Mississippi Immigrants Rights Alliance (MIRA) is a formal coalition of immigrant and non-immigrant groups that formed in the Fall of 2000 in response to the needs of the rapidly growing, largely Latino immigrant population in Mississippi.

In the wake of Hurricanes Katrina and Rita, immigrant populations grew exponentially as reconstruction efforts began in the central and southern part of the state.

Through constant vigilance and activity, MIRA members have successfully advocated the defeat of anti-immigrant legislation introduced in Mississippi, including English-only bills and other oppressive measures.

More recently, immigrants’ rights issues and MIRA have been brought to the forefront at the state and national levels.

(MIRA) and Hurricane Katrina:

In the wake of the devastation wrought by Hurricanes Katrina and Rita, MIRA was in the forefront of advocacy for the rights of immigrants impacted by the storm and immigrant workers who came to rebuild coastal Mississippi.

Over 10,000 flyers were distributed in immigrant communities with MIRA’s toll free number.  MIRA’s organizers confronted landlords attempting to evict immigrant tenants, advocated for benefits from FEMA, the Red Cross and other agencies, and confronted wholesale evictions and abuse of Latinos by Red Cross shelter directors.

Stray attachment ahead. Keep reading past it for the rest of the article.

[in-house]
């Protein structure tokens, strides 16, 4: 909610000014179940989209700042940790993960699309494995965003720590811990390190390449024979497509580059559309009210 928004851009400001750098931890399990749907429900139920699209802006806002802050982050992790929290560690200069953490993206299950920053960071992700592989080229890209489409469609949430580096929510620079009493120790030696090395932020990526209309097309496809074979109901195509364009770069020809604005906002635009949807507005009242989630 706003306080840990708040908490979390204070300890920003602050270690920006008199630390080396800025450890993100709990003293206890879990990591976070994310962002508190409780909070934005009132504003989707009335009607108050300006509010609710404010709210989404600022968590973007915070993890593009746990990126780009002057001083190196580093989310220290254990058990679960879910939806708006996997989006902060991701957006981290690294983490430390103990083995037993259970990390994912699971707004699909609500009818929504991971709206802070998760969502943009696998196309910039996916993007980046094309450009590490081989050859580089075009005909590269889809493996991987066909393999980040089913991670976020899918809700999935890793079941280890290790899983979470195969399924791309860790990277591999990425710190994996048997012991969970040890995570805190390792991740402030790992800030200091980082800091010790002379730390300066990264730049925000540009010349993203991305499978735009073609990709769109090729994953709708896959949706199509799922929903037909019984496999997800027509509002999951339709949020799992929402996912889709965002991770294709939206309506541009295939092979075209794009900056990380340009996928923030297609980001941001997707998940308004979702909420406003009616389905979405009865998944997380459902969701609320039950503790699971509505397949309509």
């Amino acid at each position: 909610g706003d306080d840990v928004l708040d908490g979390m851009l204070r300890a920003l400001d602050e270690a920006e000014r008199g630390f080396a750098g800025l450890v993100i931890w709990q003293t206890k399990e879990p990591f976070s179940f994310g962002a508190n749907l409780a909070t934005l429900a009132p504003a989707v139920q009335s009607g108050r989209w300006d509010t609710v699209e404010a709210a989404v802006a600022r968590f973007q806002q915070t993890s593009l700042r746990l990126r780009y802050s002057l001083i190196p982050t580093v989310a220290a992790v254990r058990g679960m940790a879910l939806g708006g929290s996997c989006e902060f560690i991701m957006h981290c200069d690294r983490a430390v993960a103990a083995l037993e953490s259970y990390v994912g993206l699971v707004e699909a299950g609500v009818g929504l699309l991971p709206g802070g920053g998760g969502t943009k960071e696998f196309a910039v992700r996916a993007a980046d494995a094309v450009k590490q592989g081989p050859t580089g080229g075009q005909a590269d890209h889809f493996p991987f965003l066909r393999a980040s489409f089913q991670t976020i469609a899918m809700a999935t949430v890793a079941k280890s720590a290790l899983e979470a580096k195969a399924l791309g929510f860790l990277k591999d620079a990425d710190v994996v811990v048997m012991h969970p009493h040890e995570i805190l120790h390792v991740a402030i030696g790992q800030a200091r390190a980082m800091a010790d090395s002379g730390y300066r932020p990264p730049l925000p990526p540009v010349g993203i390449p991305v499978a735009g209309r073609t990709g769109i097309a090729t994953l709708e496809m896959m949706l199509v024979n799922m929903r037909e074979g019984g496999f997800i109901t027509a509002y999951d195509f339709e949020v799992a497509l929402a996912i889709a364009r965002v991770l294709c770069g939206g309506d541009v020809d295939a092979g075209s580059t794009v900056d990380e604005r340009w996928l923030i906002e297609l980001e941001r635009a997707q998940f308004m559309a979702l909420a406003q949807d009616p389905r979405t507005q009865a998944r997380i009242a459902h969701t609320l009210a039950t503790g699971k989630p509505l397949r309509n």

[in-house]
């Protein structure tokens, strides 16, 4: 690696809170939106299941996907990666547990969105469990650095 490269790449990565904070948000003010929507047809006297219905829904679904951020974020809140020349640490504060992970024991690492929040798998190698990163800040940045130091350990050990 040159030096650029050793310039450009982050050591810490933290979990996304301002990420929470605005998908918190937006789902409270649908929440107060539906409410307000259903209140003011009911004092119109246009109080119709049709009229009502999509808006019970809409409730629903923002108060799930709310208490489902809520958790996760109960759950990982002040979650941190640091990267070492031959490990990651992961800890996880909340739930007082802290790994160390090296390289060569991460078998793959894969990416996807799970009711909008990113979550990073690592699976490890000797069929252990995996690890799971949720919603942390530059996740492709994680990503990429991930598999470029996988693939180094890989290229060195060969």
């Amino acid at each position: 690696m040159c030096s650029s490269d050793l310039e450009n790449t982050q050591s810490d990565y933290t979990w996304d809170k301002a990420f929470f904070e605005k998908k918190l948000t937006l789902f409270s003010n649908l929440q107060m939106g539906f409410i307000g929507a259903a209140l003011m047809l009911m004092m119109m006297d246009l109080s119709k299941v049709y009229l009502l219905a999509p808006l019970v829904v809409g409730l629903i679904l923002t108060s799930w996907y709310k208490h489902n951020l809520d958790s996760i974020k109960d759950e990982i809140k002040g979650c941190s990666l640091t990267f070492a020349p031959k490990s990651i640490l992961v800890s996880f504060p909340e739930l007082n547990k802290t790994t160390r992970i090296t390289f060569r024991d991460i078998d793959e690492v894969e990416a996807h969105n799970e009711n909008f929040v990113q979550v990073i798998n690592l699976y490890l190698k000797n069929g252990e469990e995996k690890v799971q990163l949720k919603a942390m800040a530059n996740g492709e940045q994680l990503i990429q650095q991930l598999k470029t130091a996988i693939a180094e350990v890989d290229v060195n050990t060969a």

Through the funding of a national community partner, MIRA distributed at least $25,000 in emergency transportation, housing, food, clothing and medical funds.  We met with hundreds of immigrant workers abused by unscrupulous contractors and helped the workers demonstrate in the streets and file claims for unpaid work.  By the end of FY 2006, MIRA had helped immigrant workers recoup more than $1 million in back wages and unpaid money judgments.

Over the past 17 years, MIRA has…

  1. Successfully educated the Legislature.
  2. Helped pass a bill to uphold Plyler v. Doe, guaranteeing the enrollment in public schools of immigrant children regardless of status.
  3. Advocated for a framework for bilingual education in Mississippi.
  4. Advocated for the opening of the teacher licensing process to credit immigrant teachers for their education and experience.
  5. Organized successful responses to attempts to penalize immigrant workers whose employers receive “Social Security No-Match” letters, including helping to negotiate SSA response policies with major national employers.
  6. Sponsored meetings with local law enforcement agencies regarding treatment of immigrants, including:
    • racial profiling,
    • jail and detention conditions, and
    • and securing of bilingual court reporters and other support personnel.
  7. Assisted our constituents through our Legal Project to obtain temporary and permanent residence and citizenship in the United States.
  8. Defended selected individuals in the immigration courts.